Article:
Does Your Child Have an Ear Infection?

Learn more on signs to look for and what you can do

If your child has an ear infection, you’re not alone. Three-quarters of all children will have at least one ear infection before they are old enough to start school, and children between the ages of 6 months and 3 years are the ones most likely to get them.

Ear infections can affect the outer ear (swimmer’s ear), the middle ear (otitis media), or the inner ear (labyrinthitis). Most ear infections in children are middle ear infections. They occur when the tube that connects the middle ear to the back of the throat (Eustachian tube) swells and blocks mucus from draining into the throat. This allows germs to grow in the mucus and make pus that builds up in the middle ear.

Most ear infections clear up on their own, but in some cases a doctor may prescribe an antibiotic if the infection is caused by bacteria versus a virus. (Antibiotics don’t work against viruses.) Antibiotics work to fight the infection, but they don’t relieve pain immediately.

What You Can Do

If your child is in pain from an ear infection, you can help by putting a warm face cloth over the child’s ear and treating the pain with a medication such as ibuprofen (Children’s Advil®).

Signs To Look For

Older children can tell you if they have an earache, but in younger children, you may have to be alert to more subtle signs, such as:

  • Acting fussy or grumpy
  • Tugging or pulling at the ear
  • Having trouble sleeping
  • Having trouble hearing
  • Developing a fever
  • Not wanting to eat
  • Vomiting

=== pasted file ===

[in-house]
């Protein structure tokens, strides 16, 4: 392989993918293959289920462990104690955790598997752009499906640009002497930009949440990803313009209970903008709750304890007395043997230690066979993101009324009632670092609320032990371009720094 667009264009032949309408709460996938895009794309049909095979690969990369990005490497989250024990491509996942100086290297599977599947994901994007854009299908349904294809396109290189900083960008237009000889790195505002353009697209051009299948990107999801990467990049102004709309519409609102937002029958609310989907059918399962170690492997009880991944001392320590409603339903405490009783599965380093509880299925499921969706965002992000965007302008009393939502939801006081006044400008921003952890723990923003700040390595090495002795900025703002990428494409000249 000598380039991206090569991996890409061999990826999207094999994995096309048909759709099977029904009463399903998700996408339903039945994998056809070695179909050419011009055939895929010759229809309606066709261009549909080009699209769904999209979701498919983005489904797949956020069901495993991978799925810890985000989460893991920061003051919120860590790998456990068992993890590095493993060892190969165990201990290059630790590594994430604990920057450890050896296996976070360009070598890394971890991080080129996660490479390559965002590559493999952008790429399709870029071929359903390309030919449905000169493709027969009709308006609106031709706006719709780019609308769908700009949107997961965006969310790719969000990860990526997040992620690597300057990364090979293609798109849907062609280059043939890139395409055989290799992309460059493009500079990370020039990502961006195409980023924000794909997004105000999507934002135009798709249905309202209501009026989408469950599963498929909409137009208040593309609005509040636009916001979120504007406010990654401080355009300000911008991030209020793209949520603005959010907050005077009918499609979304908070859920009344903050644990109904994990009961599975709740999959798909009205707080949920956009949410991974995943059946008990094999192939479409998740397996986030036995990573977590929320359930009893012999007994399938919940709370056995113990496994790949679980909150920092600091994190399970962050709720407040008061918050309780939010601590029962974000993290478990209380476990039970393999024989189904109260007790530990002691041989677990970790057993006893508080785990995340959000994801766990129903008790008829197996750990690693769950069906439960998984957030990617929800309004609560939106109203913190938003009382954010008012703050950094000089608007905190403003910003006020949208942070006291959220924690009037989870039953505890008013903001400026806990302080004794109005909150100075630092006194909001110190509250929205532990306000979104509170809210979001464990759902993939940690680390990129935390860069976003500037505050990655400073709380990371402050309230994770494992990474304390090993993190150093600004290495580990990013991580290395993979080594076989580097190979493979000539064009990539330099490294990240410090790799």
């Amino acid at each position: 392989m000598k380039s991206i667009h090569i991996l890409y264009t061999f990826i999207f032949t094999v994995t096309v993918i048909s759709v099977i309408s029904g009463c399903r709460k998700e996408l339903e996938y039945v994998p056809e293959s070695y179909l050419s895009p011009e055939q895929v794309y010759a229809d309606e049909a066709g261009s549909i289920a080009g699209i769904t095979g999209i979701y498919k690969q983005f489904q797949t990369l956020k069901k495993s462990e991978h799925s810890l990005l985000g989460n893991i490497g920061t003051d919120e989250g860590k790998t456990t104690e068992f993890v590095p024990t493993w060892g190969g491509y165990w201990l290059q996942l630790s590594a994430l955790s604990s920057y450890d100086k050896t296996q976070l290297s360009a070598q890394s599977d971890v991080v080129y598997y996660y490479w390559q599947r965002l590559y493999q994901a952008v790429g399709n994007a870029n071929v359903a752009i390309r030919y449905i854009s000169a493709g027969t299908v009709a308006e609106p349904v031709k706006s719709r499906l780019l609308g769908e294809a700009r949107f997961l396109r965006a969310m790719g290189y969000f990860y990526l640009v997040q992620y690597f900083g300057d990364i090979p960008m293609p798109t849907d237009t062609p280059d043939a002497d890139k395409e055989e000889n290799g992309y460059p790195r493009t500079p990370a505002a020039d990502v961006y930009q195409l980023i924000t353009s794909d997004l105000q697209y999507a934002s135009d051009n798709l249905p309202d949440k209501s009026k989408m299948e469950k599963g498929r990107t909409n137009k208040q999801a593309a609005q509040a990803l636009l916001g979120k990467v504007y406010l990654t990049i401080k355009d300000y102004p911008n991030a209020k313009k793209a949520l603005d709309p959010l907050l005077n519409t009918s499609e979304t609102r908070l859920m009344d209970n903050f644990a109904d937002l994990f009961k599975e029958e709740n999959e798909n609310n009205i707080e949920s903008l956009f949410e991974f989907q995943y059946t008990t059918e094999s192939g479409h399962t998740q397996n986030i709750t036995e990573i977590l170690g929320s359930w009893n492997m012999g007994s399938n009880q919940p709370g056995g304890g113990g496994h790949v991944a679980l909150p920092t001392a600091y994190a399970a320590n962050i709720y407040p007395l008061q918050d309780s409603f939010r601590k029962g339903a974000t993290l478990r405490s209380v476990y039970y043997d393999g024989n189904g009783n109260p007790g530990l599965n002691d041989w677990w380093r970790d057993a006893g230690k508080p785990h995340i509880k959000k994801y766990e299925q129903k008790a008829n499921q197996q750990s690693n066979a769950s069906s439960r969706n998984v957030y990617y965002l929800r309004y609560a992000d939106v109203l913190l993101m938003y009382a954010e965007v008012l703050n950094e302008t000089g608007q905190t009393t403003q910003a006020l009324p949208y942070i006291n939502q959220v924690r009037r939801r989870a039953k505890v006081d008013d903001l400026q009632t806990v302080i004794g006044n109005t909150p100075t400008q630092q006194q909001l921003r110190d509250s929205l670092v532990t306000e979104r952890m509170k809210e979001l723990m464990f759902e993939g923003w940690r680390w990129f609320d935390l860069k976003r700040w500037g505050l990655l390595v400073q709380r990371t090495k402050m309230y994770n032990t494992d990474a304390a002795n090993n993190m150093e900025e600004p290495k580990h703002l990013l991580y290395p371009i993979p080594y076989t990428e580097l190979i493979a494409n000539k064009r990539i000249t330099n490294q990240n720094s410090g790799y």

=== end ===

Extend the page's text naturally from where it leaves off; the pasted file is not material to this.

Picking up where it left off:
• Some children also have fluid draining from their ear

Can They Be Prevented?

There are some steps you can take to help prevent infections in children. Here are some tips that can help.

  • Protect your child from exposure to smoke. Ear infections are more common among children who are around tobacco smoke. Even the fumes from tobacco smoke on your hair and clothes can affect them.
  • Avoid bottle-feeding when your baby is lying down, and never put your baby to bed with a bottle. Feeding in a horizontal position can cause liquids to flow back into the Eustachian tubes.
  • Encourage handwashing and ensure your child is immunized to help prevent upper respiratory infections and other diseases that can lead to ear infections.
  • Breastfeeding your baby can help as the antibodies in breast milk may reduce the rate of ear infections.
  • Control allergies as the inflammation (swelling) of the nasal passages and upper respiratory tract caused by allergies may increase risk of ear infections.

Be sure this product is right for you. Always read and follow the label. This information is provided for informational purposes only and is not intended as a substitute of any kind for professional medical advice, diagnosis or treatment of a qualified professional as required. Speak to your healthcare professional before making any changes to your lifestyle, or beginning or discontinuing any course of treatment. Never disregard professional medical advice or delay in seeking it because of something you have read on this site.